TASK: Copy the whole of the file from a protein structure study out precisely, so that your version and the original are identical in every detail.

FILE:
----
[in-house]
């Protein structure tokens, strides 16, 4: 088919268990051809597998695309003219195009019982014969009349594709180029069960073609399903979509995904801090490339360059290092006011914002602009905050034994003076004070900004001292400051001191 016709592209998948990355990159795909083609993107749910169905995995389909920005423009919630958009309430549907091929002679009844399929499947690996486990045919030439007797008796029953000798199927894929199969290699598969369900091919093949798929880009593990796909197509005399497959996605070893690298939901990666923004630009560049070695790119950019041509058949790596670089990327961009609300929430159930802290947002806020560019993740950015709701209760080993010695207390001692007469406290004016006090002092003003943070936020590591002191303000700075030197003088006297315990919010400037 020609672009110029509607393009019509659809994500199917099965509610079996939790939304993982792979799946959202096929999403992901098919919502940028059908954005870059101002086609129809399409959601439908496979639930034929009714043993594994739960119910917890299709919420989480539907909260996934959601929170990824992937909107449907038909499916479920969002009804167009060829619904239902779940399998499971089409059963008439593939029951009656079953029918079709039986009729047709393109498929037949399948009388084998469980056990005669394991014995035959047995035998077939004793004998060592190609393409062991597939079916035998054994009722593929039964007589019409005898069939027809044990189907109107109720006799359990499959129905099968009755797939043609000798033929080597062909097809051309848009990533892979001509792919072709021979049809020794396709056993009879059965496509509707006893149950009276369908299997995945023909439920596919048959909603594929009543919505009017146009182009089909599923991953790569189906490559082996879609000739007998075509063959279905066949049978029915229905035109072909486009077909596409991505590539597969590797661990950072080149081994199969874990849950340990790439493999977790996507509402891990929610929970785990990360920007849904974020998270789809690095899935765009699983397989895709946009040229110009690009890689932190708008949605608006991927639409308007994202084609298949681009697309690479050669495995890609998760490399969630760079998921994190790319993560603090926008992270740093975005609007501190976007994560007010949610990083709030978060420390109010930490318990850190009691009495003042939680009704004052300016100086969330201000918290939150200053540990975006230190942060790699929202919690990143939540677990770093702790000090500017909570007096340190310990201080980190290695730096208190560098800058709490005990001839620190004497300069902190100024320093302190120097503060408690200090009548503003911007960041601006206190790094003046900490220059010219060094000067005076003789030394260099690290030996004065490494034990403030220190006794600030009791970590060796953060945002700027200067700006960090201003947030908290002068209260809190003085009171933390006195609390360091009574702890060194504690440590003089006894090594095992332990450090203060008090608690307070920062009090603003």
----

[in-house]
């Protein structure tokens, strides 16, 4: 088919268990051809597998695309003219195009019982014969009349594709180029069960073609399903979509995904801090490339360059290092006011914002602009905050034994003076004070900004001292400051001191 016709592209998948990355990159795909083609993107749910169905995995389909920005423009919630958009309430549907091929002679009844399929499947690996486990045919030439007797008796029953000798199927894929199969290699598969369900091919093949798929880009593990796909197509005399497959996605070893690298939901990666923004630009560049070695790119950019041509058949790596670089990327961009609300929430159930802290947002806020560019993740950015709701209760080993010695207390001692007469406290004016006090002092003003943070936020590591002191303000700075030197003088006297315990919010400037 020609672009110029509607393009019509659809994500199917099965509610079996939790939304993982792979799946959202096929999403992901098919919502940028059908954005870059101002086609129809399409959601439908496979639930034929009714043993594994739960119910917890299709919420989480539907909260996934959601929170990824992937909107449907038909499916479920969002009804167009060829619904239902779940399998499971089409059963008439593939029951009656079953029918079709039986009729047709393109498929037949399948009388084998469980056990005669394991014995035959047995035998077939004793004998060592190609393409062991597939079916035998054994009722593929039964007589019409005898069939027809044990189907109107109720006799359990499959129905099968009755797939043609000798033929080597062909097809051309848009990533892979001509792919072709021979049809020794396709056993009879059965496509509707006893149950009276369908299997995945023909439920596919048959909603594929009543919505009017146009182009089909599923991953790569189906490559082996879609000739007998075509063959279905066949049978029915229905035109072909486009077909596409991505590539597969590797661990950072080149081994199969874990849950340990790439493999977790996507509402891990929610929970785990990360920007849904974020998270789809690095899935765009699983397989895709946009040229110009690009890689932190708008949605608006991927639409308007994202084609298949681009697309690479050669495995890609998760490399969630760079998921994190790319993560603090926008992270740093975005609007501190976007994560007010949610990083709030978060420390109010930490318990850190009691009495003042939680009704004052300016100086969330201000918290939150200053540990975006230190942060790699929202919690990143939540677990770093702790000090500017909570007096340190310990201080980190290695730096208190560098800058709490005990001839620190004497300069902190100024320093302190120097503060408690200090009548503003911007960041601006206190790094003046900490220059010219060094000067005076003789030394260099690290030996004065490494034990403030220190006794600030009791970590060796953060945002700027200067700006960090201003947030908290002068209260809190003085009171933390006195609390360091009574702890060194504690440590003089006894090594095992332990450090203060008090608690307070920062009090603003």